Wanted: Water Police Warders

Employment opportunities 1864: Brisbane Water Police – Variety of positions Two boats’ crews, each numbering five men, including the coxswains. Report to Mr John McDonald, Inspector of the Water Police, Port of Moreton Bay Requisite personal skills:  Flexibility to work at any hour of the day or night. Be prepared to reside aboard the Prison Hulk ‘Proserpine’ at the mouth of the Brisbane River. Ability … Continue reading Wanted: Water Police Warders

A diary account of the slave trade

The role of a pioneer Water Police officer in Brisbane in the 1860’s was never highly defined I suspect. Rather, whatever situation arose on a body of water, the Water Police were asked to attend. James Aird, newly appointed Water Policeman in 1863, (and later Warder on St Helena) first showed me this in his diary. As a member of the water police he also … Continue reading A diary account of the slave trade

Robinson Crusoe on a Quarantine Island.

You probably saw the fascinating article this week about research into people buried on Mud Island in Moreton Bay. This could not have arrived at a more opportune time, as over the last few weeks Lauren and I have been researching a previously unknown death and burial on St Helena Island (more on that next week!) Added to that, our old friend Warder James Aird – … Continue reading Robinson Crusoe on a Quarantine Island.

1 night and 21,000 years on Stradbroke Island

Minjerribah is the indigenous name of Stradbroke Island in Quandamooka, or Moreton Bay, Queensland. I’ve heard it means ‘place of mosquitoes’ and there is many a night that will reveal in full force the appropriateness of that name. But I’ve also heard it means ‘place of the sun’ in the Jandai language and that’s totally appropriate too. Middens on the island indicate the presence of … Continue reading 1 night and 21,000 years on Stradbroke Island

The oldest continuous culture in the world today

This week’s fortune was to take a tour with an Aboriginal guide, Ben, in the Botanic Gardens. He spoke sincerely and passionately about our obligation to care for the land “When we take care of the land, the land takes care of us.” He also spoke of his pride in being a voice of all that had been before him; strong, determined people, their connection … Continue reading The oldest continuous culture in the world today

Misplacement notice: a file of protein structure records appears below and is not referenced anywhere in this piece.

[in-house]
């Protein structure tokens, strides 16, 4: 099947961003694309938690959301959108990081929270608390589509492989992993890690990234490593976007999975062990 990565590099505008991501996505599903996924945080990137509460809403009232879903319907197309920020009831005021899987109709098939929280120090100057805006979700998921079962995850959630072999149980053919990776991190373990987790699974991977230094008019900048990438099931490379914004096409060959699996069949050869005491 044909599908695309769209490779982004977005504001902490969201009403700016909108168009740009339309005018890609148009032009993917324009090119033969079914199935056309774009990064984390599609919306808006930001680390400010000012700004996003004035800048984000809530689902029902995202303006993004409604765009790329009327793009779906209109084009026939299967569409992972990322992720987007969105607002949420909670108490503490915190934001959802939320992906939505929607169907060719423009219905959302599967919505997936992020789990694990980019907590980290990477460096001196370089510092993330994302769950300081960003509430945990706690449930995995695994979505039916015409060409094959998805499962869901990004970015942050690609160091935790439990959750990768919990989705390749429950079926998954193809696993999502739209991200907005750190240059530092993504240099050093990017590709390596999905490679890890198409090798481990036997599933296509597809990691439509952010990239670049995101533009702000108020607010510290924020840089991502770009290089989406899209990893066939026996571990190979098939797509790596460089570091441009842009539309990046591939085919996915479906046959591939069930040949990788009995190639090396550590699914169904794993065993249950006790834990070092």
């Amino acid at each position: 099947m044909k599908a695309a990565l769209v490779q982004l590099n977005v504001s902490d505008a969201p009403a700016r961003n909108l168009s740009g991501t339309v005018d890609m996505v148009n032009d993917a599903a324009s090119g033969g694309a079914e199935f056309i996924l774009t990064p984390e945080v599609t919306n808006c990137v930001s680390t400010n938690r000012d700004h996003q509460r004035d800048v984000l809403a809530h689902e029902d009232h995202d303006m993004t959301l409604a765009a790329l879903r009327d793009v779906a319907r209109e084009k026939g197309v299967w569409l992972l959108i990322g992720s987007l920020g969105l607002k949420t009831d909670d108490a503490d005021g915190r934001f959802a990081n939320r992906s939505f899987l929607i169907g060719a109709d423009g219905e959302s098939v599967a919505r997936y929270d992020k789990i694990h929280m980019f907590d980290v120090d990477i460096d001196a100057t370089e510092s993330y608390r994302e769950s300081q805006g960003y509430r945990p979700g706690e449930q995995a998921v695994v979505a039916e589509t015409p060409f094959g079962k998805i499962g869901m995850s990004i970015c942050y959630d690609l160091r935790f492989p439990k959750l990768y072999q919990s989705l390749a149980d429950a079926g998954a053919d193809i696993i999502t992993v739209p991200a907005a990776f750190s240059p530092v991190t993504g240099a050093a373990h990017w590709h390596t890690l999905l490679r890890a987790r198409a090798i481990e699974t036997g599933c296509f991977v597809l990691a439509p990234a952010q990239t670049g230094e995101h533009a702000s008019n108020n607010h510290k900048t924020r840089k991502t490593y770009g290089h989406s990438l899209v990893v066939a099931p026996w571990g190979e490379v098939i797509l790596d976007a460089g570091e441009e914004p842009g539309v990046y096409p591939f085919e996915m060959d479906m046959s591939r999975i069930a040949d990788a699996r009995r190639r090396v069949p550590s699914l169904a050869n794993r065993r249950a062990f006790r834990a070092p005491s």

‘Book of Past Scenes and My own experience Among Blacks In the Wild Bush of Australia’

Eating possum and kangaroo would have been as far removed from Warder James Aird’s 22 years of life in Scotland as could possibly be imagined. On arrival in Brisbane in 1864 – as one of the men in ‘3 scottish men and a world of adventure,’ – James Aird found himself in a wild, strange frontier into which he unhesitatingly threw himself into.  James had … Continue reading ‘Book of Past Scenes and My own experience Among Blacks In the Wild Bush of Australia’

The last of the Tulipwood

Lauren was recently contacted by descendants of Warder Andrew Craigie, a warder appointed to St Helena Gaol on the 19th November 1867.  The conversation goes a bit like this: (Craigie) …have stories but don’t know what is true or false. (Lauren) We’ll try and sort it out…. (Craigie) … family has some wooden chests made from timber on St Helena. (Lauren) OMG! Do you have … Continue reading The last of the Tulipwood

Whittling away the hours

If I asked you to describe a wooden inlaid box, it might not be something that you can automatically envision. Nowadays, fashioning 2000 individual pieces of timber into an aesthetically beautiful and appealing pattern atop an ornament or furnishing is not how many of us commonly spend our leisure time. But on St Helena Island, the very earliest warders created their own unique pastime to … Continue reading Whittling away the hours

3 Scottish men and a world of adventure

Only a few people knew Samuel Olson at the end of his life. They described him as a crotchety and suspicious man, stone deaf, surly and living the life of a hermit in his home in Highgate Hill, Brisbane. (1) This was a long way from his beginnings on St Helena Island. According to the 1864 census, 12,551 people lived in Brisbane, Queensland. (2) By now, Brisbane … Continue reading 3 Scottish men and a world of adventure